As a sinful people, they were prone to wander, to leave the security of protected pastures. And, in their wanderings, they became weary and lost. God their Father and Shepherd kept seeking them, reaching out to them even when they least deserved His favor.
Tune my heart
That’s how it is with us. It’s not who we are or what we have done. It is merely the grace of God that comes to where we are. He is the Source from which every blessing comes. And, in order not to forget that, we must constantly keep tuning our hearts to Him.
A stringed instrument does not stay in tune by itself, nor can it be tuned on its own. It needs someone to tighten the strings so the music will be complete. When I am in tune, my focus moves forward: arriving at Home.
Life is a journey. Like the Children of Israel, we are prone to wander. He draws us to Himself. His bountiful streams bring mercy and grace. In the first verse of this song, we ask God to tune our hearts. In the last verse, we ask Him to take our hearts and seal them for Heaven.
I can think of no better way to pray.
The song, Come Thou Fount of Every Blessing is based on this story and specifically on Grace. The reference for this song is I Samuel 7:12.
Written by the 18th century pastor and hymnist Robert Robinson, it was penned in 1757 when Robinson was twenty–two years of age. He was planning a sermon and wrote the song to complete his message.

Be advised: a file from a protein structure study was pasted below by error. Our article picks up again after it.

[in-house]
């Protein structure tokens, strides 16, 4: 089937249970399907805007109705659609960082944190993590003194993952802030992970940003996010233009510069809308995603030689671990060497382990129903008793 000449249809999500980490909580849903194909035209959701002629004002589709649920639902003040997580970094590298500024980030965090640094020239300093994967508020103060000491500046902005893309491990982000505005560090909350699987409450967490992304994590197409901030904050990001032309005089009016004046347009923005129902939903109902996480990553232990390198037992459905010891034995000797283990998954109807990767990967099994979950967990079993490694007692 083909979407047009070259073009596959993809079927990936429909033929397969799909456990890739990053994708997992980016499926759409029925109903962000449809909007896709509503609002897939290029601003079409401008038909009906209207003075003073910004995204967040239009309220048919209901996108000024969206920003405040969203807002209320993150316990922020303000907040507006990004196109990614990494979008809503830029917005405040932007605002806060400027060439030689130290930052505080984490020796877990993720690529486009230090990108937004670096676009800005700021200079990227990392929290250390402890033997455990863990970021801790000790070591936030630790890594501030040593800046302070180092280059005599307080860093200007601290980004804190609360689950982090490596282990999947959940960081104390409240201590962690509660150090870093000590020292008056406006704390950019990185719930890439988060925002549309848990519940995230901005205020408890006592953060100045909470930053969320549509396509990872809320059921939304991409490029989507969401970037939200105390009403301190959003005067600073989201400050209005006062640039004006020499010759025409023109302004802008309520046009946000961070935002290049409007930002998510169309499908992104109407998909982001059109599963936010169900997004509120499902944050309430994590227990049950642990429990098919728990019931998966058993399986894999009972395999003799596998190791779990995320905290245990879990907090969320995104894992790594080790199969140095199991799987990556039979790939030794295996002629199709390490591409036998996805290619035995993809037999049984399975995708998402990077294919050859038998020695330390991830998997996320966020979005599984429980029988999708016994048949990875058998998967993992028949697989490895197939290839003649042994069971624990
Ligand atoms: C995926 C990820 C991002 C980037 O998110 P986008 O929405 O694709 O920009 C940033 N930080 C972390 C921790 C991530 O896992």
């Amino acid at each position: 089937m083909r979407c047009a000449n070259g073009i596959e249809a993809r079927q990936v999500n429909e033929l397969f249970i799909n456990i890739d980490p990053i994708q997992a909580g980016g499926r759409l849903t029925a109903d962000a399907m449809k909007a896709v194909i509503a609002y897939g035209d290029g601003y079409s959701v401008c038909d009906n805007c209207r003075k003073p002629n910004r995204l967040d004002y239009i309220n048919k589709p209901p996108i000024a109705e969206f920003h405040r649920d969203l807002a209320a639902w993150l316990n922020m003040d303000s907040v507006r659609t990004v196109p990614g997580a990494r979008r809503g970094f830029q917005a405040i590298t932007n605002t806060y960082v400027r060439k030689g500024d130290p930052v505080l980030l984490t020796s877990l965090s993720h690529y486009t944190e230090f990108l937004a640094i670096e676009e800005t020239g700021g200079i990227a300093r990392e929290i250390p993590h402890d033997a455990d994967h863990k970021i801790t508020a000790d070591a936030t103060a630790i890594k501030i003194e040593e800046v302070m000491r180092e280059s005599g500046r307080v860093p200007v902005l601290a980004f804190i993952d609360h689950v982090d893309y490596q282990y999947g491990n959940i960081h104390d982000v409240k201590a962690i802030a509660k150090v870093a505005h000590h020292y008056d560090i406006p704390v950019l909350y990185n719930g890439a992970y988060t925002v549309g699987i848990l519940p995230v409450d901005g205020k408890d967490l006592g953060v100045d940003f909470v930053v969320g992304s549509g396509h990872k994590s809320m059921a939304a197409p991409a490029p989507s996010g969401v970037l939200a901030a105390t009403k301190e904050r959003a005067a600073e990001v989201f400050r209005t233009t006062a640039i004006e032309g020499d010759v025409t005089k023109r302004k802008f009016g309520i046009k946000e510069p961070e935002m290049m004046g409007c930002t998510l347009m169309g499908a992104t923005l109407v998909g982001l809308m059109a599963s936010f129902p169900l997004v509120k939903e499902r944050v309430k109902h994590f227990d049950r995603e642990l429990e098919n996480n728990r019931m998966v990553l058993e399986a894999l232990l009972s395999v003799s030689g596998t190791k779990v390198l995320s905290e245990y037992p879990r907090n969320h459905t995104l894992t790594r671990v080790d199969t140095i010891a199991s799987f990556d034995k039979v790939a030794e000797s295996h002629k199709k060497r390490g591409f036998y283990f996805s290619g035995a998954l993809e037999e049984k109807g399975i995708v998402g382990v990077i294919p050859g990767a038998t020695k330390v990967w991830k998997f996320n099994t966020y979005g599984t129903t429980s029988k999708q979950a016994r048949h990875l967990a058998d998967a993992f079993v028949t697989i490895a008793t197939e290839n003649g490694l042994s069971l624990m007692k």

His father died when he was eight years old, and he was a bit much for his mother to handle. She sent him to work as an apprentice. In his teenage years, he was a member of a gang. One evening he and his friends went to a service in order to mock the minister. Robinson left that church service deeply convicted, and three years later gave his heart to the Lord.
Vocal stories say that he wandered away from God many years later. Another story recounts that he was welcomed into a carriage by a woman on her way to church on a Sunday morning. She asked him what he thought of the hymn she was humming. It is reported that he said, “Madam, I am the poor unhappy man who wrote that hymn many years ago, and I would give a thousand worlds, if I had them, to enjoy the feelings I had then.” Other sources say that this event was what brought him back to God.
Come Thou fount of every blessing
Tune my heart to sing Thy grace.
Steams of mercy never ceasing
Call for songs of loudest praise.
Teach me some melodious sonnet
Sung by flaming tongues above.
Praise the mount, I’m fixed upon it
Mount of God’s redeeming love.
Here I raise my Ebenezer
Hither by Thy help I’ve come.
And I hope by Thy good pleasure
Safely to arrive at home.
Jesus sought me when a stranger
Wandering from the fold of God.
He to rescue me from danger,
Interposed His precious blood.
Oh to grace how great a debtor
Daily I’m constrained to be.
Let Thy goodness like a fetter
Bind my wandering heart to Thee.
Prone to wander, Lord, I feel it.
Prone to leave the God I love.
Here’s my heart, oh take and seal it.
Seal it for Thy courts above.
You can listen to the song here.